The mystery gang is boating to a creepy mansion on an island because he’s an heir to a million dollar fortune. The catch, the gang find out, is that he must spend a night in the haunted house. If he doesn’t stay then he doesn’t share in the inheritance.
The names of the characters in this are more than a bit leading “Mr. Crawls” and “Mr. Creeps” lol, yeah, those are normal names. The nice thing about this episode is there are a lot of possible characters offered, so that solving the mystery of who is really haunting the house provide more possibilities than most episodes.
There are a few signature gags like when Scooby, Shaggy and Velma discover a cave filled with old confederate items and a suit flies up and at them. They run away at first until Scooby gathers courage and unmasks the source.
Is it one of the other heirs responsible for haunting the group, wanting to keep more of the prized loot? Why do they have to stay the night? What’s with the secret passages under the house? These questions and more are answered on this ghostly episode.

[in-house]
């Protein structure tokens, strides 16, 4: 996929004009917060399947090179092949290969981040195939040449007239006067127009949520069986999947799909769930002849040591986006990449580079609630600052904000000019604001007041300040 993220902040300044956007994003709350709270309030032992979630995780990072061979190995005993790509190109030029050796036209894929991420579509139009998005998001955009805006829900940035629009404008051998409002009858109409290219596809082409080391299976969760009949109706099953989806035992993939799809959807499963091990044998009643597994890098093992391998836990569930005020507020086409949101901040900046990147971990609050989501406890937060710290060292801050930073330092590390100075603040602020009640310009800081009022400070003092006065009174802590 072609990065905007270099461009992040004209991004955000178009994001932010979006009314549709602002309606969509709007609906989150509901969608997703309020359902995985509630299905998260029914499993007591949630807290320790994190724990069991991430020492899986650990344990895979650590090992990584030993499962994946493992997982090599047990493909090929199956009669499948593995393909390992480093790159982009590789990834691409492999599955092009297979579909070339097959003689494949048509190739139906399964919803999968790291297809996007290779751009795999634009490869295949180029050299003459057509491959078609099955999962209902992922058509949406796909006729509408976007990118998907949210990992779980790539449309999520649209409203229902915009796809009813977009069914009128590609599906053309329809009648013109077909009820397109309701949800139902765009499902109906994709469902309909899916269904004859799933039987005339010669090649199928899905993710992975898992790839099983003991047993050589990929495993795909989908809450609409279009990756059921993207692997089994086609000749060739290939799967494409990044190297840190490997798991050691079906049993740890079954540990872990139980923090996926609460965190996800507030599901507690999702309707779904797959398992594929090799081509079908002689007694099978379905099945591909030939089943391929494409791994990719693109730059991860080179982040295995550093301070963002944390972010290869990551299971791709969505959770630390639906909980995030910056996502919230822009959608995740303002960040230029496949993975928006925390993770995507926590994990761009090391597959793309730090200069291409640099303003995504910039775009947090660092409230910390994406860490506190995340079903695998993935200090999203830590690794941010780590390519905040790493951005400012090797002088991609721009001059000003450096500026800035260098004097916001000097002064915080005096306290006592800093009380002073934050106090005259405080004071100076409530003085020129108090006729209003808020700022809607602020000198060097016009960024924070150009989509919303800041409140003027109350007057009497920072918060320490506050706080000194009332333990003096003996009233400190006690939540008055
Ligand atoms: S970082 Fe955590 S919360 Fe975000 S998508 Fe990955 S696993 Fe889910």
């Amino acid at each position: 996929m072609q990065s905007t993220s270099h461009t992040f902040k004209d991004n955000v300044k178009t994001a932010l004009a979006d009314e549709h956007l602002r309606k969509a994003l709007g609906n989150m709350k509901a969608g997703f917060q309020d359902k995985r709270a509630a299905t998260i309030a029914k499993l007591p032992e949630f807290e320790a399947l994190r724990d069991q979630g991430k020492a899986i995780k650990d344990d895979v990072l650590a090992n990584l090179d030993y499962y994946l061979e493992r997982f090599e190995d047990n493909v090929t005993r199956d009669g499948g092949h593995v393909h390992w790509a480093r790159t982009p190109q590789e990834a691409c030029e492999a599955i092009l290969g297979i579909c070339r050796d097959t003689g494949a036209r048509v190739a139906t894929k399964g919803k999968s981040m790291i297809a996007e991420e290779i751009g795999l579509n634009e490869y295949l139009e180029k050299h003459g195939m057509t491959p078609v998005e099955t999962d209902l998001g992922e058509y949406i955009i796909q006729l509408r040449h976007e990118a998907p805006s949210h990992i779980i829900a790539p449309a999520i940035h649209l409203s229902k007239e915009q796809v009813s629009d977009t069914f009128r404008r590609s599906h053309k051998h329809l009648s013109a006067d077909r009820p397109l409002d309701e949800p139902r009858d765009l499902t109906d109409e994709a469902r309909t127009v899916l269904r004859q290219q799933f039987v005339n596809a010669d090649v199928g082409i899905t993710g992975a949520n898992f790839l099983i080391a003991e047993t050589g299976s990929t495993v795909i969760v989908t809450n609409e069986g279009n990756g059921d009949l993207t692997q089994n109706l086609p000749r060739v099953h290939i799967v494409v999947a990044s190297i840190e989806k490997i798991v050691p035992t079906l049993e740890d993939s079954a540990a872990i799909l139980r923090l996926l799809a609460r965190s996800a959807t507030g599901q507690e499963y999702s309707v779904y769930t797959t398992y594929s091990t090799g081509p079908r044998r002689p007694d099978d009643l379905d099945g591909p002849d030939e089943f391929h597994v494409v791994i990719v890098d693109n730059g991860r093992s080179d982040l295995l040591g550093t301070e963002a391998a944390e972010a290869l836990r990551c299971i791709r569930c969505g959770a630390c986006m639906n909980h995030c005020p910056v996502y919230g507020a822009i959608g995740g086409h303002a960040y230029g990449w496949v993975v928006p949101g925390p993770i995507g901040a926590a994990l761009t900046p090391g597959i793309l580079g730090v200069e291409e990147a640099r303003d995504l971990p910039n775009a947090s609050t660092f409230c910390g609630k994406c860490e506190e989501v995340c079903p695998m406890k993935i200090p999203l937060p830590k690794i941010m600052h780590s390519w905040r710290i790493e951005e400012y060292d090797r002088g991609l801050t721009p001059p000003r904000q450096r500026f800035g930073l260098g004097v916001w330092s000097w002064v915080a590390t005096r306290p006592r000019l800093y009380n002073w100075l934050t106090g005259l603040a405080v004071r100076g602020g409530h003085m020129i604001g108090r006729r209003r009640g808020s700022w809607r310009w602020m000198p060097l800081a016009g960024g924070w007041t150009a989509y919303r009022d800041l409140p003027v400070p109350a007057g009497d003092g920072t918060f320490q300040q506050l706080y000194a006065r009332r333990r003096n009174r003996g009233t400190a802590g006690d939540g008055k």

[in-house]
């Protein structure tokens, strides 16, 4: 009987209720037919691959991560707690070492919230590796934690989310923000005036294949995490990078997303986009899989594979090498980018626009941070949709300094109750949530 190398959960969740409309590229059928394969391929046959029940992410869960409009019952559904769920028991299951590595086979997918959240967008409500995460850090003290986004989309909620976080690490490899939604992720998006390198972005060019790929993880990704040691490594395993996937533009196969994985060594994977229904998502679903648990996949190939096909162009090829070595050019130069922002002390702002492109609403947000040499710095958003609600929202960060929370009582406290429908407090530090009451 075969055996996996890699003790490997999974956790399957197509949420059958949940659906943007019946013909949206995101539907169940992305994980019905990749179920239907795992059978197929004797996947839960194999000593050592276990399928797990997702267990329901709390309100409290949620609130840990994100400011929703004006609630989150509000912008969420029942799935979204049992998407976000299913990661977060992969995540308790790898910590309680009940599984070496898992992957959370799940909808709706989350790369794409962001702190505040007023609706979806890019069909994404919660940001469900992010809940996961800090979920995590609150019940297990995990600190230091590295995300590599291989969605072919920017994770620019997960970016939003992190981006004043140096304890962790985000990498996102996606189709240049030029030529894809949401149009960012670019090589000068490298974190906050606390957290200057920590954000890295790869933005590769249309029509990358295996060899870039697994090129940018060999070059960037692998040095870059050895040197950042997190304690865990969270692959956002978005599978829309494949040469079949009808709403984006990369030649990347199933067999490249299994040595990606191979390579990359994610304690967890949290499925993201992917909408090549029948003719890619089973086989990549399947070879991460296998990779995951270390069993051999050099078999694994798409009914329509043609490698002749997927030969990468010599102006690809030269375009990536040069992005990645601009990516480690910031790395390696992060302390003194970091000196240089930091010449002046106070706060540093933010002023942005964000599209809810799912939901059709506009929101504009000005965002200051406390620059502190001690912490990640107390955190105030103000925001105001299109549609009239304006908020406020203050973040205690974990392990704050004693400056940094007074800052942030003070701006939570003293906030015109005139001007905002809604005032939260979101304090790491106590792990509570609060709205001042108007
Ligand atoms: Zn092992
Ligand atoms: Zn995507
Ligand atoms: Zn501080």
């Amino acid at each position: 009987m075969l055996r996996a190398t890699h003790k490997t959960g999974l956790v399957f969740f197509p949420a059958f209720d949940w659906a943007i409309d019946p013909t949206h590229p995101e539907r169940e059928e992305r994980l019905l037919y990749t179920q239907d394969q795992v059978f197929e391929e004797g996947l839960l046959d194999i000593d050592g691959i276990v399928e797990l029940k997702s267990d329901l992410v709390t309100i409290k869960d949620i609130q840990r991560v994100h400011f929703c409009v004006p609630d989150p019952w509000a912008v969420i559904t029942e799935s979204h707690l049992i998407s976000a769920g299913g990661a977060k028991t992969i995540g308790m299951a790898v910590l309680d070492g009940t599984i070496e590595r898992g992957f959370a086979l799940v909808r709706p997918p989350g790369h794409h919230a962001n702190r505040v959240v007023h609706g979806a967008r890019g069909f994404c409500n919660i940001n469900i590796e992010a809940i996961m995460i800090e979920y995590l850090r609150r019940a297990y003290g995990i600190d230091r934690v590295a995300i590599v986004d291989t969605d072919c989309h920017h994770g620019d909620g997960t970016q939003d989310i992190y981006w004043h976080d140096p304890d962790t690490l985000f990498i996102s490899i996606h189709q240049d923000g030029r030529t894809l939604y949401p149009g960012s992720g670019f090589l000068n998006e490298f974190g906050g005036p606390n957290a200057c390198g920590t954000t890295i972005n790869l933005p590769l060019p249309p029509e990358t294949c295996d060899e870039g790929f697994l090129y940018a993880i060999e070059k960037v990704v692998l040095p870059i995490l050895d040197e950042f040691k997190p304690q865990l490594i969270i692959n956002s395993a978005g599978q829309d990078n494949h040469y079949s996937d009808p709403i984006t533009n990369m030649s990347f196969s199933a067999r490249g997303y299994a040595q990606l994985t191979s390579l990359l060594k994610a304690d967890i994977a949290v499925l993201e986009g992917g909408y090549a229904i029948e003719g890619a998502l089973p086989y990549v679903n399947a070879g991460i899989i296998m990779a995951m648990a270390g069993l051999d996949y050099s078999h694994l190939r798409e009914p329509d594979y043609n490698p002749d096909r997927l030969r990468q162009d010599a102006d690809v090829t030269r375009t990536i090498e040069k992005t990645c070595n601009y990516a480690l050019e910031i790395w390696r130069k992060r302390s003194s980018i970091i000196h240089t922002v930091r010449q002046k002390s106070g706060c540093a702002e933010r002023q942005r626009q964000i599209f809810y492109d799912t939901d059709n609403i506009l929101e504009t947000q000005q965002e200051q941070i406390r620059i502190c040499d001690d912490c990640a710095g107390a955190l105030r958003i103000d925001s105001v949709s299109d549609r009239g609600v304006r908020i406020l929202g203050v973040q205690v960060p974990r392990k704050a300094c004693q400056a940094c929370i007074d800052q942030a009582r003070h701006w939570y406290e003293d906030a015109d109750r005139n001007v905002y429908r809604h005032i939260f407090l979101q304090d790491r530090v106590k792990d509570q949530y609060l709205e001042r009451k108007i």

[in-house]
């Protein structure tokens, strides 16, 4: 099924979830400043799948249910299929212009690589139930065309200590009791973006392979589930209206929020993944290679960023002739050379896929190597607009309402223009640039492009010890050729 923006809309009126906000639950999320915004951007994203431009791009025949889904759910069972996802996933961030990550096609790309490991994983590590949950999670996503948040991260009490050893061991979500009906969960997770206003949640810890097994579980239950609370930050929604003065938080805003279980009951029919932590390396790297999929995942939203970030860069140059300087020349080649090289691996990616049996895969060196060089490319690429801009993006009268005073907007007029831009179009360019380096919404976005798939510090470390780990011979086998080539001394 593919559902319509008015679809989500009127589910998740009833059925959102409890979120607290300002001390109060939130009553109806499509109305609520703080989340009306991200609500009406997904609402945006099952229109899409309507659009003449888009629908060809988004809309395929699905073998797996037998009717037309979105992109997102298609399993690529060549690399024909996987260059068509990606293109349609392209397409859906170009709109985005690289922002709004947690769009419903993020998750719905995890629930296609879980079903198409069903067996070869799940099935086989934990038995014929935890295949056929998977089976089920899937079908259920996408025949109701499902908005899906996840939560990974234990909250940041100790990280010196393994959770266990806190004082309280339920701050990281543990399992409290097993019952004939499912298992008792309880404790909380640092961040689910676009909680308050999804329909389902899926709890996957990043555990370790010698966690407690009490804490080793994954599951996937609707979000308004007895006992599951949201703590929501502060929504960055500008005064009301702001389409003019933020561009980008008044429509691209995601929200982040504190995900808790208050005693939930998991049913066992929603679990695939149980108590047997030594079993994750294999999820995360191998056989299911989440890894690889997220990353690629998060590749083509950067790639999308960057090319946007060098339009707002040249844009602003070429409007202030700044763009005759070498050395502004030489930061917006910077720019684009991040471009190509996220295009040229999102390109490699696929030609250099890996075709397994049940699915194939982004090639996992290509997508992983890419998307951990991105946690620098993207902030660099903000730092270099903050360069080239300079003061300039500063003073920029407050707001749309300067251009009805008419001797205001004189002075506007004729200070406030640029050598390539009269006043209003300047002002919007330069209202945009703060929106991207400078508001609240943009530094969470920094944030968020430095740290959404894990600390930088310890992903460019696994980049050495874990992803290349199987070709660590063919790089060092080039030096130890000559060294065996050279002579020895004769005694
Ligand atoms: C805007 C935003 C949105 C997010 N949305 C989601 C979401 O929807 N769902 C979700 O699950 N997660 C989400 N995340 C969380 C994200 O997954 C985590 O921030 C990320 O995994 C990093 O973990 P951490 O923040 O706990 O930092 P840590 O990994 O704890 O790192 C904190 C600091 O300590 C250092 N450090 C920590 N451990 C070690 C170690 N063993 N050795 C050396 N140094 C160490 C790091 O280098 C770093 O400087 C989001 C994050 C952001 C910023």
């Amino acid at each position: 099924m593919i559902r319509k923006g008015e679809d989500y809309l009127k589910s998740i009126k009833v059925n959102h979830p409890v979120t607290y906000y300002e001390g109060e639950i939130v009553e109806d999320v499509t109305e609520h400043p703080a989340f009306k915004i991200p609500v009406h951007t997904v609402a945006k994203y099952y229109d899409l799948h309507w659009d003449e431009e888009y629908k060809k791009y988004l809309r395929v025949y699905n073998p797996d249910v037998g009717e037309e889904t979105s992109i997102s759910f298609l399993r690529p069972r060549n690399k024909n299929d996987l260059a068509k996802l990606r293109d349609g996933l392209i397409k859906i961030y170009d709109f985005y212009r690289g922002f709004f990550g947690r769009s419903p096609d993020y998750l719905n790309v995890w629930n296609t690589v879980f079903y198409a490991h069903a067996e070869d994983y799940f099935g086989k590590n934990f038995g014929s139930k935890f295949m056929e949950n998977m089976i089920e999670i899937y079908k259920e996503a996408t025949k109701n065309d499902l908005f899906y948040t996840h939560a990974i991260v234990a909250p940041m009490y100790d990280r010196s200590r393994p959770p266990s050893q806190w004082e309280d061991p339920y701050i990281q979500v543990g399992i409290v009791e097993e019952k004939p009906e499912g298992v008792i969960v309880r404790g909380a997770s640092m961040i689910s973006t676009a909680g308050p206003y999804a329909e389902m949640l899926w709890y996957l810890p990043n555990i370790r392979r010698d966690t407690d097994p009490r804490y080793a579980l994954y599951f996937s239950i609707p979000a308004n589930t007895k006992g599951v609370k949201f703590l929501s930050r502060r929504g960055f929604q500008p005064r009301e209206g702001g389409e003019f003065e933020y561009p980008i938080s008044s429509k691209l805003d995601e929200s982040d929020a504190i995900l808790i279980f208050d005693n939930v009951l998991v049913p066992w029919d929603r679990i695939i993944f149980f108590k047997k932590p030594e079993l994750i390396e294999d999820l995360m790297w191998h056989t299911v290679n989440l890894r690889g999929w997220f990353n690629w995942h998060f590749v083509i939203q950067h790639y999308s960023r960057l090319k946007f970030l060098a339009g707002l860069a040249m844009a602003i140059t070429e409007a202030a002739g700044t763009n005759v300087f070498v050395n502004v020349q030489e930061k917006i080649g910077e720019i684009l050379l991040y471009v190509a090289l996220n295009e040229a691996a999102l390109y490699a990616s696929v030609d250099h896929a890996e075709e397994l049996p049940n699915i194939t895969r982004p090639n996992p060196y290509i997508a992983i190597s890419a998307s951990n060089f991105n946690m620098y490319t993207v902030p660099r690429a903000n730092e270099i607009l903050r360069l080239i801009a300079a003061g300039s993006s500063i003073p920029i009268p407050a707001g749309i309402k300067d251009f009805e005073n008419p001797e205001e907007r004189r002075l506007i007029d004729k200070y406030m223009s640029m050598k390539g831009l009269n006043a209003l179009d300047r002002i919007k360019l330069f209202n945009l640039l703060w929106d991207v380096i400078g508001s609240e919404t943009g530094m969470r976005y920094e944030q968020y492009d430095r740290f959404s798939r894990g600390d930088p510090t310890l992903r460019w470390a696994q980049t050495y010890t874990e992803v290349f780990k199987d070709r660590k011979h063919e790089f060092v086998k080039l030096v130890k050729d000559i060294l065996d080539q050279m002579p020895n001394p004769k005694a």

Good cast of characters and possible villains, some humorous gags and Scooby and Shaggy’s antics front and center.
Season 1 CBS (HBO Max, Boomerang) December 20, 1969
Episode 15 – “Go Away Ghost Ship”
The mystery gang is at the malt shop and reads a newspaper story about local shipping magnate, C.L. Magnus, being haunted by the ghost of pirate Redbeard. They decide to help solve the mystery. They visit C.L Magnus to learn more about the legend of Redbeard. Velma asserts to Magnus that “ghosts are our thing.” And off they are to expose Redbeard.
Why is the ghost pirate haunting the shipping magnate? What is dry ice doing on a ghose ship? Will the mystery gang make us laugh while they try to solve the mystery?
Funny gag with “fog so thick you can cut it like a knife” and Scooby tests that out with a knife literally cutting through fog.
Scoob and Shaggy being forced to eat Redbeard’s ghost pirate bubbly stew is also a smile-worthy moment. Shaggy puts on a paper pirate hat and imitates the voice of Redbeard and more.
This episode leans heavy on the Shaggy and Scooby gags, which adds to the fun, but the mystery isn’t as much fun. Again, there aren’t enough suspects to make the reveal the surprise it needs to be. Still, this episode proves again they can pack a ton of story into 21 minutes. Recommended.
A strange shaped aircraft lands in a field. The gang runs out of gas near an old farm house. They run into a gun-toting farmer who thinks they are newspeople checking out “it”, a UFO.
The gang explains they simply want to buy some gas, he provides it to them, and they decide to solve the mystery.